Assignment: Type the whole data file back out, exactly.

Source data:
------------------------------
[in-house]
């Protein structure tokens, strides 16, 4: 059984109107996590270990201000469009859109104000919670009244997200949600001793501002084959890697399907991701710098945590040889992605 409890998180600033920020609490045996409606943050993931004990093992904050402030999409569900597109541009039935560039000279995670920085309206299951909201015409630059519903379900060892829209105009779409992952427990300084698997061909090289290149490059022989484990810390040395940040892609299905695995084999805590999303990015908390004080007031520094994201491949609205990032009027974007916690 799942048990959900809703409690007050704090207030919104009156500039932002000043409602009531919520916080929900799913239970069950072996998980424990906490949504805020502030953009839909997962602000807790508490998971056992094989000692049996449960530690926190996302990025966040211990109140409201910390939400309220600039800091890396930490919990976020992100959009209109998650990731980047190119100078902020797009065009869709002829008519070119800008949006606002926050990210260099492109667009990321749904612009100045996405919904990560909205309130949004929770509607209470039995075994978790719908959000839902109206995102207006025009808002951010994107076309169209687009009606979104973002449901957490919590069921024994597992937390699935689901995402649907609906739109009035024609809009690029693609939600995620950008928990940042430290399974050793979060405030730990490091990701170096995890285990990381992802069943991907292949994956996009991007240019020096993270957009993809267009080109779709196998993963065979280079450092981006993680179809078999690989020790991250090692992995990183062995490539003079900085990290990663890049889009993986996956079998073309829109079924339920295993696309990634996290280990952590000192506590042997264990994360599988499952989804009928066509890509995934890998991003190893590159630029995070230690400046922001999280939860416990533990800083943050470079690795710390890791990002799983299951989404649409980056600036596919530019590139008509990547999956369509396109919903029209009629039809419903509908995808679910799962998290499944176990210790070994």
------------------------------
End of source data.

[in-house]
């Protein structure tokens, strides 16, 4: 059984109107996590270990201000469009859109104000919670009244997200949600001793501002084959890697399907991701710098945590040889992605 409890998180600033920020609490045996409606943050993931004990093992904050402030999409569900597109541009039935560039000279995670920085309206299951909201015409630059519903379900060892829209105009779409992952427990300084698997061909090289290149490059022989484990810390040395940040892609299905695995084999805590999303990015908390004080007031520094994201491949609205990032009027974007916690 799942048990959900809703409690007050704090207030919104009156500039932002000043409602009531919520916080929900799913239970069950072996998980424990906490949504805020502030953009839909997962602000807790508490998971056992094989000692049996449960530690926190996302990025966040211990109140409201910390939400309220600039800091890396930490919990976020992100959009209109998650990731980047190119100078902020797009065009869709002829008519070119800008949006606002926050990210260099492109667009990321749904612009100045996405919904990560909205309130949004929770509607209470039995075994978790719908959000839902109206995102207006025009808002951010994107076309169209687009009606979104973002449901957490919590069921024994597992937390699935689901995402649907609906739109009035024609809009690029693609939600995620950008928990940042430290399974050793979060405030730990490091990701170096995890285990990381992802069943991907292949994956996009991007240019020096993270957009993809267009080109779709196998993963065979280079450092981006993680179809078999690989020790991250090692992995990183062995490539003079900085990290990663890049889009993986996956079998073309829109079924339920295993696309990634996290280990952590000192506590042997264990994360599988499952989804009928066509890509995934890998991003190893590159630029995070230690400046922001999280939860416990533990800083943050470079690795710390890791990002799983299951989404649409980056600036596919530019590139008509990547999956369509396109919903029209009629039809419903509908995808679910799962998290499944176990210790070994």